Obituary – VanBebber, Jack Francis

Jack Francis VanBebber

Class of 1927

1927 PeromaJack VanBebber
Jack VanBebber

Wrestling, Football.

“Oh, grant me an honest fame or grant me none.”

Jack Francis VanBebber

July 27, 1907 – April 12, 1986

Former Olympic champion Jack VanBebber, 78, 1908 Lakeview, died at 9:15 p.m. Sunday at Bellvue Nursing center at Oklahoma City. Funeral will be at 10 a.m. Wednesday at the First Baptist church. Rev. Rick Markham, the church pastor, will officiate. Burial will be at Grace Hill cemetery under direction of Brown Funeral home.

VanBebber, the son of Francis and Ila (Jeffery) VanBebber, was born at Perry, July 27, 1907. He was a 1927 graduate of Perry high school and a 1933 graduate of Oklahoma State university. During his years at OSU, he was undefeated in the sport of wrestling. VanBebber received seven national medals in wrestling and in 1932 was an Olympic gold medal winner in that sport.

He served with the United States Army during World War II. VanBebber and the former Julia Eleanor Slough were married in 1939 in Wellington. Texas.

VanBebber was an employee of Phillips Petroleum company for 35 years. He was a member of the First Baptist church and the Masonic lodge.

In addition to Mrs. VanBebber, of the home, survivors include two brothers, Ralph, of Velma, Okla.; and Earl, of Tracy, Calif.: and one sister, Mary Lillian VanBebber, Axtell, Kan.

OSU legend Jack VanBebber battled back from injuries

By Matt Patterson Published: August 15, 2008

The sun was shining brightly in the early spring of 1913 and 6-year-old Jack VanBebber was eager to take the wagon ride that helped shape a now dusty Oklahoma wrestling legend.

As the wagon rolled along near Perry, a jolt tossed VanBebber onto the ground. Stunned, he was unable to scramble out of the path of one of its wheels before it ran over him. VanBebber ruptured his sternum and punctured a lung. The doctor who attended to him wondered if he would live.

“All of that happened before I was born, but our mother and father kept a watchful eye on my brother for a long time afterwards,” 90-year-old Earl VanBebber said. “In a lot of ways, I guess that accident put him in a direction he needed to go.”

Though his physical activity was limited for five years, VanBebber recovered enough to get into a schoolyard fight with an older student in middle school. Perry wrestling coach Frank Briscoe sent VanBebber and his sparring partner to the school gym. The pair put on boxing gloves, and VanBebber was knocked out cold, but Briscoe was impressed with the skinny kid’s determination.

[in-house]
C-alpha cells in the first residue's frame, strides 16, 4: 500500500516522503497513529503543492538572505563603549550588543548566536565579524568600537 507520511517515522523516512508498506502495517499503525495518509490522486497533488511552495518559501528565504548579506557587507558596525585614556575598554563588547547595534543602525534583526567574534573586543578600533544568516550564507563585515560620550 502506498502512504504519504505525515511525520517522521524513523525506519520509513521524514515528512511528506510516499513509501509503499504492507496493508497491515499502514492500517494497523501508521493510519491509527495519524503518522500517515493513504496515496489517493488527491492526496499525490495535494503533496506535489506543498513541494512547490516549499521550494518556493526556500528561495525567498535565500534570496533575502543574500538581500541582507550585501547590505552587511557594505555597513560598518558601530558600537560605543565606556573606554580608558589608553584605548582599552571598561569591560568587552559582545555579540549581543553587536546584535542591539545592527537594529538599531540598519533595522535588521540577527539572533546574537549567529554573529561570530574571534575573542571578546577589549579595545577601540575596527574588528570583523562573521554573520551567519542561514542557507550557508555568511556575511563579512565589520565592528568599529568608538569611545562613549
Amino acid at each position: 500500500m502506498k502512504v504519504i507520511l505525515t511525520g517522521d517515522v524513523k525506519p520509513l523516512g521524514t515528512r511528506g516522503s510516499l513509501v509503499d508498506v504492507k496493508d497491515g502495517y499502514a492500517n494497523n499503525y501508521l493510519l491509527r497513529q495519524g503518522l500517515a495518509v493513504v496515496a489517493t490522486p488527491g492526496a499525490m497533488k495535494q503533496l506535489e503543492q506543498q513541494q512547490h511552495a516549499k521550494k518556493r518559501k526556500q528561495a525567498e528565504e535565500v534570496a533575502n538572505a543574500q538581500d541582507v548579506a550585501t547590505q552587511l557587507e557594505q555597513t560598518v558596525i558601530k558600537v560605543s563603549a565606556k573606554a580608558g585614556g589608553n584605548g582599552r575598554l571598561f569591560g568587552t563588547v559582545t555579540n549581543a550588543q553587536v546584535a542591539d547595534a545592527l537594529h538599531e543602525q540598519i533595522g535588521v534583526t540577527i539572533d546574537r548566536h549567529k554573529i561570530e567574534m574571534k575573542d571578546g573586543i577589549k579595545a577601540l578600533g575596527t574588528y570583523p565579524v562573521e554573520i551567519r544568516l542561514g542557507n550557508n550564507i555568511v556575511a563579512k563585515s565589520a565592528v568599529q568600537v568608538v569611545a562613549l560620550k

“He took an interest in Jack,” Earl VanBebber said. “He built him up, and Jack was naturally very eager to learn.”

Jack became a Perry Maroon and went on to Oklahoma State, where he wrestled under coach Ed Gallagher. He won every match he wrestled by pin, including three national championships. As a college student, he lived on the family farm near Perry. VanBebber would walk or run the nine miles to Stillwater and back most days.

“He wanted the exercise,” Earl VanBebber said. “I think he could have had transportation if he wanted it, but he enjoyed it. He could do it without slowing up.”

After college VanBebber earned a spot on the U.S Olympic team in the 1932 games in Los Angeles. He worked his way into the gold medal match against Finland’s Eino Leino. The match was scheduled for 6 p.m., but nobody bothered to tell VanBebber the time of the match had been changed.

“The story goes that Jack found out about the change he didn’t have much time to get there and he didn’t have any transportation,” Wrestling Hall of Fame executive director Lee Roy Smith said. “He was six miles from the auditorium so Jack took off running. Luckily some of the matches were running long and he made it just in time.”

Earl VanBebber has a slightly different version of the story. He said the car Jack was riding in broke down, and Jack ran the final three miles. Regardless, VanBebber beat Leino and won the gold at 158 pounds. Back home on the family farm in Perry, the news was met with excitement but not surprise.

“It came on the radio right away,” Earl VanBebber said. “We had a telephone and he called not long after. I don’t think any of us were surprised. By that time Jack had built up quite a reputation and we expected him to win. I lived on his reputation for a long time.”

Earl VanBebber went on to OSU and won a national championship in 1941. Jack stayed in Los Angeles, working odd jobs to save money for the trip back home to Perry, where he was given a hero’s welcome. He married his college sweetheart Julia and coached at Texas Tech and dabbled in pro wrestling before eventually taking a job with Phillips Petroleum. When World War II came, Jack enlisted in the Army, fighting in the Pacific, where he contracted malaria.

“He suffered terribly from malaria,” Earl VanBebber said. “I’m not sure he really ever got over it.”

VanBebber laid down his roots in Texas in the oil business but returned to Perry to visit family.

“I lost my dad when I was 9 and there were five brothers and sisters in our family,” niece Wynona Passow said. “He became a fatherly figure for us. He was a very loving, Christian man.”

Van Bebber and his wife never had children. He retired from Phillips in the early 1970s and moved back to Perry near the end of his life. He died quietly in a veteran’s hospital on April 13, 1986. Julia moved back to her native South Carolina and passed away in 1999. Earl VanBebber is the last of a family of 11.

Later on in life Jack would occasionally tell the tales of his wrestling career to Passow and Smith, but the boy who grew up on a hardscrabble farm on the Oklahoma plains remained modest until the end.

“They say life was never easy for Jack,” Smith said. “But you would never know it by talking to him. He was always cheerful and humble. He just never knew how to be any different.”